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Using CloudWatch in Sagemaker

Salah Elhossiny
ML engineer || AWS Certified MLS || AWS Community Builders member || Fullstack developer
・3 min read

In this part, we will explore CloudWatch functionality in AWS in detail. Specifically, we will look at two components of CloudWatch, CloudWatch Logs and CloudWatch
Metrics, that we will use a lot while using SageMaker.

Amazon CloudWatch

Amazon CloudWatch is a service provided by Amazon that tracks the resource activities of AWS and provides metrics related to it. It also stores the logs that are provided by every resource used.

Through these logs and metrics, a user can explore the performance of an AWS resource being used and what can be done to improve it.

When it comes to machine learning, especially with SageMaker, CloudWatch Logs gives us the output of containers in which the code is running. As we have already seen in the previous parts, machine learning algorithms run inside a Docker container attached to an EC2 instance. So, the output that originates from these containers is not directly visible.

To look at this output, we must make some adjustments to our code, and then the status can be seen directly in the Jupyter Notebook in use, or we can use CloudWatch Logs to get this output in a step-by-step manner. The output can include your model outputs, the reason why your model failed, insights into the step-by-step execution, etc. Containers are required for three jobs, and hence we have three log groups in machine learning.

  1. Processing Jobs log group
  2. Training Jobs log group
  3. Transform Jobs log group

CloudWatch Metrics provides us with information in the form of values to variables. For example, when it comes to machine learning, CloudWatch Metrics can provide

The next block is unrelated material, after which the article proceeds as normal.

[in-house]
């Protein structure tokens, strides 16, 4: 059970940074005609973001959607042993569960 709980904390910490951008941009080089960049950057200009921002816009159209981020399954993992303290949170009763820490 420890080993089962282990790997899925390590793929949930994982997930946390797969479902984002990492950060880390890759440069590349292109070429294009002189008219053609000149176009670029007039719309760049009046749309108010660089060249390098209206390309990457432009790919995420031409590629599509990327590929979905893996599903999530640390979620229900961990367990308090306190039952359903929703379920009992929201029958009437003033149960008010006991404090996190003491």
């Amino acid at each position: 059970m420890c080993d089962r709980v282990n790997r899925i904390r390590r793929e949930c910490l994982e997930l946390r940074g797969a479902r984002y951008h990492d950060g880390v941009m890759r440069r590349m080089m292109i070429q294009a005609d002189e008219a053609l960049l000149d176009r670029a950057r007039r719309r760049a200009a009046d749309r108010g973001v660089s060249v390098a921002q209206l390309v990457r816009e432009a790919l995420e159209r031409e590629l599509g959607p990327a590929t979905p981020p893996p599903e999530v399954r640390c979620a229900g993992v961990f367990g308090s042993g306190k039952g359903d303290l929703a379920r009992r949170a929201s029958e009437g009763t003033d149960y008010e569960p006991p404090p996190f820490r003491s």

values such as the accuracy of a model, precision, error, etc. It can also provide metrics related to resources, such as GPU utilization, memory utilization etc.


By looking at this architecture, we can see that in addition to accessing the services through the Amazon Management Console, we can integrate alarms through Amazon SNS, which can be connected to your email. We can also set custom rules based on certain criteria. This includes starting, stopping, and terminating a process or using features such as autoscaling.

CloudWatch Logs

In the SageMaker console, on the left side, we have a sidebar that guides us through the different operations that are possible in it. We can create notebook instances, look at different algorithms that we ran, and analyze the endpoints. We can look at the logs of all the services that we have used by viewing the log details.




Click the “View logs” link, and you will see the CloudWatch page open.


We are looking at the log groups. As you know, because we have selected the training job, this information is present at the top of the console.

When we scroll down, at the bottom we can see the name of the algorithm. We must click it to get to the logs


Remember, the logs will start appearing only once the container has successfully started and the algorithms have started running.

If there is a problem with your Docker script, then you will not find any logs generated. But, if your code related to the algorithm has an error, then you will find the information in the logs section, as the container had successfully started, and hence the logs have started generating.

So, if your model is not running, you can come to the logs to check the error in the code. With custom containers, if the logs don’t start running, in general the error is probably in the Docker script.


Book: Practical Machine Learning in AWS

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